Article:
Maria Miller understood the importance of advertising industry to UK, says IPA director general following resignation
Maria Miller was a “staunch supporter” of the creative industries and understood the indsutry’s contribution to the UK economy, director general of the IPA Paul Bainsfair has said following the former culture secretary’s resignation.
Miller resigned on Wednesday after mounting pressure over an expenses row. Miller was ordered to pay £5,800 back to the taxpayer by the Commons Standards Committee for using expenses to fund her parents’ home – a sum reduced from the recommended £45,000 – and her uncooperative attitude over the inquiry was criticised.
Concerns were then raised that the culture secretary, who was involved in the process for introducing press regulation following the Leveson Inquiry, might ‘use Leveson’ to get revenge on the press after one of her advisers told a Telegraph reporter that Miller’s Leveson connection was “something to think about” when investigating expenses claims.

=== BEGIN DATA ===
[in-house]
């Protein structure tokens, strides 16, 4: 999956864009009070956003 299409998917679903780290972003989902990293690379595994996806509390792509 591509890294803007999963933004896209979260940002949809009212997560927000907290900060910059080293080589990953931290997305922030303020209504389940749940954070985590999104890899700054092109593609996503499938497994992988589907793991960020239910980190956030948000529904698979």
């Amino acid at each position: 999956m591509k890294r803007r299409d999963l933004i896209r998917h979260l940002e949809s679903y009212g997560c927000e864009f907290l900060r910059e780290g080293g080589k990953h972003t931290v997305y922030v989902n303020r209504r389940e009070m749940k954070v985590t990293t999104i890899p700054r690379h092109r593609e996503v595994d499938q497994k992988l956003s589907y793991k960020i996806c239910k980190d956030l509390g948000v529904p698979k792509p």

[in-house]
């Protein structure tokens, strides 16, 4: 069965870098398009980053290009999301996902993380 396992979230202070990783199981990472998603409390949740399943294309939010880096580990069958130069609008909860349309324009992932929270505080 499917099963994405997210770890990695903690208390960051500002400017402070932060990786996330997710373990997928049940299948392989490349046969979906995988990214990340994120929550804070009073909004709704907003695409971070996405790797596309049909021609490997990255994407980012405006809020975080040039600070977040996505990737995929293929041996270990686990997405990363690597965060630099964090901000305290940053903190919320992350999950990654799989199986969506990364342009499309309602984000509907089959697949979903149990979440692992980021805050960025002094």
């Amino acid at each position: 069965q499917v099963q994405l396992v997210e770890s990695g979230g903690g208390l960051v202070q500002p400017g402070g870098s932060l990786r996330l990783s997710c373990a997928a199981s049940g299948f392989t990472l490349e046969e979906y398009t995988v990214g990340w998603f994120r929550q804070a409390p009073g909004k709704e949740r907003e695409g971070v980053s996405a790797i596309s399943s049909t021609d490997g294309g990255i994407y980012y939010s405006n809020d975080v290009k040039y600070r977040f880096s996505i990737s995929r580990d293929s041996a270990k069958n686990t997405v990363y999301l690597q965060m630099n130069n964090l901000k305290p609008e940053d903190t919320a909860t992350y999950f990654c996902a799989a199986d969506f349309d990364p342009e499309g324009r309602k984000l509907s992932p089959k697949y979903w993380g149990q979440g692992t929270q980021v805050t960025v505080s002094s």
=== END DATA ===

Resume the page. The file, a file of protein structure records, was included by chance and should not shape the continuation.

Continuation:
Resignation: Maria Miller
Reacting to her resignation, Bainsfair said: “Maria Miller was a staunch supporter of the creative industries. She had worked at Grey Advertising earlier in her career and had a good understanding of advertising’s positive effect on the economy. She was in regular contact with the IPA and supported many of our initiatives.”
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Meanwhile, the Hacked Off campaign group – which supports the government’s Royal Charter system of press regulation – said the news should have no effect on the process, which has faced severe opposition from the press industry.
“On press regulation government policy, with all-party support, should be regarded as settles,” said Dr Evan Harris, associate director of Hacked Off. “The culture secretary, quite rightly, has no role either in regulation of the press, in the Royal Charter or in the work of the Recognition Panel.
“If there is any lesson to be learned from this affair it is that those institutions or professions which ‘mark their own homework’ are liable to become unstuck, and this applies to newspapers as much as it does to MPs.”
Following Miller’s resignation, UK Prime Minister David Cameron quickly announced Sajid Javid, MP for Bromsgrove, as her replacement.